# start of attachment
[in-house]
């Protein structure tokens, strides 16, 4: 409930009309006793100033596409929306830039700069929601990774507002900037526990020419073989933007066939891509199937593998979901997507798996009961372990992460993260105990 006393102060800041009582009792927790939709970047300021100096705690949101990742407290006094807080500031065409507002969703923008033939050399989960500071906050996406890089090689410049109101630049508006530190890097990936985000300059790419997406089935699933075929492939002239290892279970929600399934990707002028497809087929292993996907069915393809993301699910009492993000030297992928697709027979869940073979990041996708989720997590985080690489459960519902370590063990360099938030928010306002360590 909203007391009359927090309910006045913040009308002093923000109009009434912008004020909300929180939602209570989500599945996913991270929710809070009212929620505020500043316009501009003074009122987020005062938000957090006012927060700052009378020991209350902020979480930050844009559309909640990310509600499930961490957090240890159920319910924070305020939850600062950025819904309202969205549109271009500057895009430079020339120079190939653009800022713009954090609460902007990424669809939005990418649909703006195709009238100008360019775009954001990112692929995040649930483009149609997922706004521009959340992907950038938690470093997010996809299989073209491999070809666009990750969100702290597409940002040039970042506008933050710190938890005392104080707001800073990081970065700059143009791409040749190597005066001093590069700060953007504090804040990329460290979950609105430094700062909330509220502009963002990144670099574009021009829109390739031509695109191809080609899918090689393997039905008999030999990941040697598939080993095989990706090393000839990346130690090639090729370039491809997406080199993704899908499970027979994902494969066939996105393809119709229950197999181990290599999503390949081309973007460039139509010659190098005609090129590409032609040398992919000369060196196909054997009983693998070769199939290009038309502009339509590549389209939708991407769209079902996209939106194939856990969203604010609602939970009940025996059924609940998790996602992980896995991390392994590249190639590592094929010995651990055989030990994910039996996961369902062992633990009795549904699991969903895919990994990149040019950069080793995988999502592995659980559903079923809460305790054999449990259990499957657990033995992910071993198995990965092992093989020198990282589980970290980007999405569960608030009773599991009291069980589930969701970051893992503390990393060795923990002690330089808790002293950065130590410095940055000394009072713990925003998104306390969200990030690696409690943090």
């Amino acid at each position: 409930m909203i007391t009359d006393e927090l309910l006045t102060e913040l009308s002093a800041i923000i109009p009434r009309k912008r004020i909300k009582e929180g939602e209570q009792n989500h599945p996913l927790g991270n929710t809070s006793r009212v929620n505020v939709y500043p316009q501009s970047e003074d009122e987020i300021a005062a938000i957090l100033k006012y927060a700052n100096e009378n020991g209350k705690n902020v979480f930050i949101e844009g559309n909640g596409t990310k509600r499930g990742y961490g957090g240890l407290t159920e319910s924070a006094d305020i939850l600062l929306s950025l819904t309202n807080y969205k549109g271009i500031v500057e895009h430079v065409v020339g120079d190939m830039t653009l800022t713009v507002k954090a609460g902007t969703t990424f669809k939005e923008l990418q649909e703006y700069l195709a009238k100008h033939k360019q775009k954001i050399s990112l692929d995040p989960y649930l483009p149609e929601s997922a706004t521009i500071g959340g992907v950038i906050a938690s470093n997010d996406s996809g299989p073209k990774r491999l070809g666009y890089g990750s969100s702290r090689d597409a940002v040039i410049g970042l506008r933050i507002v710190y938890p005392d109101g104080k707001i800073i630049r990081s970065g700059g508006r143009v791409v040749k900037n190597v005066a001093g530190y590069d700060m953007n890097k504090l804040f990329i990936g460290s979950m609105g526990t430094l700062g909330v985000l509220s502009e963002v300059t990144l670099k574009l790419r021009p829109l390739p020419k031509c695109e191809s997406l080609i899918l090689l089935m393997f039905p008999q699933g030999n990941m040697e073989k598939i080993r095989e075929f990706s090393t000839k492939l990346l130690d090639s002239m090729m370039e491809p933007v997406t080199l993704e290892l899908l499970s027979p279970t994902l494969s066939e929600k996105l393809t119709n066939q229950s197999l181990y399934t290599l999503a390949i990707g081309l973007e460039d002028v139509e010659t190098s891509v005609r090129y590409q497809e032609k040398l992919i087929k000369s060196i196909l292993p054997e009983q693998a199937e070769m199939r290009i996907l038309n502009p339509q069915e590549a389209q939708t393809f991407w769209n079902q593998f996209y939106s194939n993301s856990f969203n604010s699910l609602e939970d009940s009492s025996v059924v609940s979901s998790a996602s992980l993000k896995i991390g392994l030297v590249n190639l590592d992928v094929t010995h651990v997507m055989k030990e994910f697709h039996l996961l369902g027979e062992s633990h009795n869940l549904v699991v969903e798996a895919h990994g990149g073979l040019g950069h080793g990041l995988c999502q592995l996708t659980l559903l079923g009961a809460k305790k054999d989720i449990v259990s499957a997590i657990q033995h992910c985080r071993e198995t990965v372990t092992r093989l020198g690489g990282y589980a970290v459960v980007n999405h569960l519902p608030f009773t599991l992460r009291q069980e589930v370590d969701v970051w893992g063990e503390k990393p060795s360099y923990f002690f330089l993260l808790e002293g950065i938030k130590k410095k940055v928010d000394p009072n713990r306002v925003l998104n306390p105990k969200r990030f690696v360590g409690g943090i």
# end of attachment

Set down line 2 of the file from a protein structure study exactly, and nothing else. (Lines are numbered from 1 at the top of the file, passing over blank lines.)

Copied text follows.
């Protein structure tokens, strides 16, 4: 409930009309006793100033596409929306830039700069929601990774507002900037526990020419073989933007066939891509199937593998979901997507798996009961372990992460993260105990 006393102060800041009582009792927790939709970047300021100096705690949101990742407290006094807080500031065409507002969703923008033939050399989960500071906050996406890089090689410049109101630049508006530190890097990936985000300059790419997406089935699933075929492939002239290892279970929600399934990707002028497809087929292993996907069915393809993301699910009492993000030297992928697709027979869940073979990041996708989720997590985080690489459960519902370590063990360099938030928010306002360590 909203007391009359927090309910006045913040009308002093923000109009009434912008004020909300929180939602209570989500599945996913991270929710809070009212929620505020500043316009501009003074009122987020005062938000957090006012927060700052009378020991209350902020979480930050844009559309909640990310509600499930961490957090240890159920319910924070305020939850600062950025819904309202969205549109271009500057895009430079020339120079190939653009800022713009954090609460902007990424669809939005990418649909703006195709009238100008360019775009954001990112692929995040649930483009149609997922706004521009959340992907950038938690470093997010996809299989073209491999070809666009990750969100702290597409940002040039970042506008933050710190938890005392104080707001800073990081970065700059143009791409040749190597005066001093590069700060953007504090804040990329460290979950609105430094700062909330509220502009963002990144670099574009021009829109390739031509695109191809080609899918090689393997039905008999030999990941040697598939080993095989990706090393000839990346130690090639090729370039491809997406080199993704899908499970027979994902494969066939996105393809119709229950197999181990290599999503390949081309973007460039139509010659190098005609090129590409032609040398992919000369060196196909054997009983693998070769199939290009038309502009339509590549389209939708991407769209079902996209939106194939856990969203604010609602939970009940025996059924609940998790996602992980896995991390392994590249190639590592094929010995651990055989030990994910039996996961369902062992633990009795549904699991969903895919990994990149040019950069080793995988999502592995659980559903079923809460305790054999449990259990499957657990033995992910071993198995990965092992093989020198990282589980970290980007999405569960608030009773599991009291069980589930969701970051893992503390990393060795923990002690330089808790002293950065130590410095940055000394009072713990925003998104306390969200990030690696409690943090």